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    Tuesday, January 16, 2018-12:13:50P.M.

     

     

     

     

     

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Kilili to DHS: Increase CW caps

WASHINGTON, D.C. (Office of the CNMI Congressional Delegate) — U.S. Congressman Gregorio Kilili Camacho Sablan is asking Secretary of Homeland Security Kirstjen Nielsen to put CW caps back at the 13,000 level to avoid disruption of the Marianas economy and the loss of U.S. jobs.

In a letter to the secretary this week, Sablan called for a cap of 12,997 for fiscal year 2018 and 12,996 for fiscal year 2019, the same “cut by one” the congressman has previously urged.

Homeland Security has announced limits of 9,998 and 4,999 for those two years, but also left open the possibility of change.

Gregorio Kilili Camacho Sablan

The department made the sharp cuts, it said, because the Commonwealth Only Transitional Worker or CW program is scheduled to end at the end of 2019.

“I let the secretary know that Republicans and Democrats in the House and the Senate are already working together on legislation to go beyond 2019,” Sablan said.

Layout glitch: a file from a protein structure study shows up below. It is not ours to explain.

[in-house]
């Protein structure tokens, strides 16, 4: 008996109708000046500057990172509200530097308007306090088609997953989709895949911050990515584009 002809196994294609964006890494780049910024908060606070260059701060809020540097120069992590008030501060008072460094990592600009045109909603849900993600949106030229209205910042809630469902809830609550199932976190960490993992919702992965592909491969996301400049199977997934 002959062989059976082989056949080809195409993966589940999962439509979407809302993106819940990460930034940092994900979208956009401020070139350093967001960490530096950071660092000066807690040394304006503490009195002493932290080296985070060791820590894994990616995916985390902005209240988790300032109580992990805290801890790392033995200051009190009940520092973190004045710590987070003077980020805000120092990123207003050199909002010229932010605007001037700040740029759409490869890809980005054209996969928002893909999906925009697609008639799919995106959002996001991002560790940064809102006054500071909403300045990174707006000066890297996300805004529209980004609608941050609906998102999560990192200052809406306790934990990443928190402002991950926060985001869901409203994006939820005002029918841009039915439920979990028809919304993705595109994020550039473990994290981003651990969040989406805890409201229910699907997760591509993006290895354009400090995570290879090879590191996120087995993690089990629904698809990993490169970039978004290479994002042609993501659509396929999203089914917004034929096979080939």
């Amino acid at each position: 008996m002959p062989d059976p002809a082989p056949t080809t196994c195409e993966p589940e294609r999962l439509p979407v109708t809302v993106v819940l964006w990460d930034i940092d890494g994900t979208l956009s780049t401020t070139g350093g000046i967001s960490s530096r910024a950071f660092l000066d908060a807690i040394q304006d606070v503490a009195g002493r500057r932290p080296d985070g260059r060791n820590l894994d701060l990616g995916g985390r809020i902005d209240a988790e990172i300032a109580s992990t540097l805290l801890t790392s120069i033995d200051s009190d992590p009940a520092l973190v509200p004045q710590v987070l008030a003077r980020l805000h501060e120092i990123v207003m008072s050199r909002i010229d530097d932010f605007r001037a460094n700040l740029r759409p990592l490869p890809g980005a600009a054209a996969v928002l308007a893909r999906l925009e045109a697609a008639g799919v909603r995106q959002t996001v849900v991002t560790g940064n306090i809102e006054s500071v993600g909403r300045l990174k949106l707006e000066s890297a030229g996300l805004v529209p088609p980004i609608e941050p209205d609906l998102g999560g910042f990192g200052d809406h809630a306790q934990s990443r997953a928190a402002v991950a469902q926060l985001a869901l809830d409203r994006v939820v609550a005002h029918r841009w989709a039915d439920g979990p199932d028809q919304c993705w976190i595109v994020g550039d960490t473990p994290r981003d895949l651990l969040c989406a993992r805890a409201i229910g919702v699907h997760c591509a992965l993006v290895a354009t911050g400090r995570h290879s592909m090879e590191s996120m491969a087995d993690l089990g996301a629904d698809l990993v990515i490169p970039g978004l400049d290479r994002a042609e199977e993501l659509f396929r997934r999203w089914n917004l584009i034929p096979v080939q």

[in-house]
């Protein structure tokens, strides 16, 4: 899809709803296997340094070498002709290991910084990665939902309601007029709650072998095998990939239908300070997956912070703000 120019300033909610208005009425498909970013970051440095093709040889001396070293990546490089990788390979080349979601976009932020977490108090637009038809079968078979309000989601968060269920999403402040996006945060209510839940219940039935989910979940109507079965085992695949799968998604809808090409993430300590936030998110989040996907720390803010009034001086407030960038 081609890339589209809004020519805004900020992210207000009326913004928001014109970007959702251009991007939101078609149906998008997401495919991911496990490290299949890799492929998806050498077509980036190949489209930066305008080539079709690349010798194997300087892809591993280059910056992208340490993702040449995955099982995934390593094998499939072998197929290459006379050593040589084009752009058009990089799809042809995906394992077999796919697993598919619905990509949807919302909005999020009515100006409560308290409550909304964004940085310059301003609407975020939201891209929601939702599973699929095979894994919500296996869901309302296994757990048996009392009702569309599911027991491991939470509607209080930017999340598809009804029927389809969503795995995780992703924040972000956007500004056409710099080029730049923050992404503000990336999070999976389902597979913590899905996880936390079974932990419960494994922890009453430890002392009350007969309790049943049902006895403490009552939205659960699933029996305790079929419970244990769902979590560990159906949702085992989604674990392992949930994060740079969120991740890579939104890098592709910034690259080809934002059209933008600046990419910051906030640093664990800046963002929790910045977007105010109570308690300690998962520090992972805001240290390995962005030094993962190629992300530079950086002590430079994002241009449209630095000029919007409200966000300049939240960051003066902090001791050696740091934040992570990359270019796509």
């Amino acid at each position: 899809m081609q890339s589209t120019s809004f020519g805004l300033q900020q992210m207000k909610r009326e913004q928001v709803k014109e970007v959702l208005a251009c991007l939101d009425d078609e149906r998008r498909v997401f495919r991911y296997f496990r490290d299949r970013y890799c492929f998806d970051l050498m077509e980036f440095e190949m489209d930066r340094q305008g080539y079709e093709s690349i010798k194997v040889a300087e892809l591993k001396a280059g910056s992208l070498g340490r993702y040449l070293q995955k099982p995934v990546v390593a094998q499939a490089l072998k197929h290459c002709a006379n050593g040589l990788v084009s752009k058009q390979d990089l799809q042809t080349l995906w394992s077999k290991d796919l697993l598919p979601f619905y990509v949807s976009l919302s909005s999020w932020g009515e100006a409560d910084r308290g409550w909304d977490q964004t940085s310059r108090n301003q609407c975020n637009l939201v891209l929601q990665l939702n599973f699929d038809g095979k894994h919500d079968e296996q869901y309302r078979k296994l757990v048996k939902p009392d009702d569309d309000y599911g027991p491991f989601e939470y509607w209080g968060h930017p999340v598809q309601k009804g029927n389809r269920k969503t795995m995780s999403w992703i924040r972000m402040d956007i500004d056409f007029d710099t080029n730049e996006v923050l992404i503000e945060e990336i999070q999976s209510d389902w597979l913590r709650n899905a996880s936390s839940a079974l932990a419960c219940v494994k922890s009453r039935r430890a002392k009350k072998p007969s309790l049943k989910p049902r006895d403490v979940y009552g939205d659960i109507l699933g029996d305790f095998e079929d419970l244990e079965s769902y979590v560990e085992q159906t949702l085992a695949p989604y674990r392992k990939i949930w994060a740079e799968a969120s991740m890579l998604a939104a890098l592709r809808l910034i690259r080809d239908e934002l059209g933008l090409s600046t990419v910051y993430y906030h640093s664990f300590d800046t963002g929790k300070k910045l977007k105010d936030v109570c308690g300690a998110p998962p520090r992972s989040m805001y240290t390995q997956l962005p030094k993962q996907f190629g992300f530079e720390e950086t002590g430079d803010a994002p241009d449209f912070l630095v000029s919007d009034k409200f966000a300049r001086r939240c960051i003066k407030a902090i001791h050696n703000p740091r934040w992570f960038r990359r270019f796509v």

“Our goals are to ensure that more and more local workers in the Marianas get jobs, but that foreign workers are still available to fill the gaps.”

Sablan said he thinks it will be possible to negotiate a bill that has the bicameral and bipartisan support necessary for passage.

“I am working with the same group that got Public Law 115-53 enacted last year.” That Sablan legislation increased training funds for local workers, barred the use of CW permits for new construction workers, and — for the first time ever — increased the number of CW permits.

“In fact, we started discussions of this longer-term policy even before last year’s bill was signed into law.

“So, people are up to speed on the Marianas issues,” Sablan explained. “And we have built the kind of familiarity and trust that helps any tough negotiation.”

In December 2014, Sablan also succeeded in getting the transition program extended for five years, from 2014 to 2019, with Public Law 113-235.

“We have been down this road before,” said Congressman Kilili. “But it would be foolish to predict success in Congress. There are 541 members of Congress, and anyone who really wanted to could block a bill.

“But we got the transition program extended before. We got Public Law 115-53 enacted last August.

“I think that experience makes success more possible.”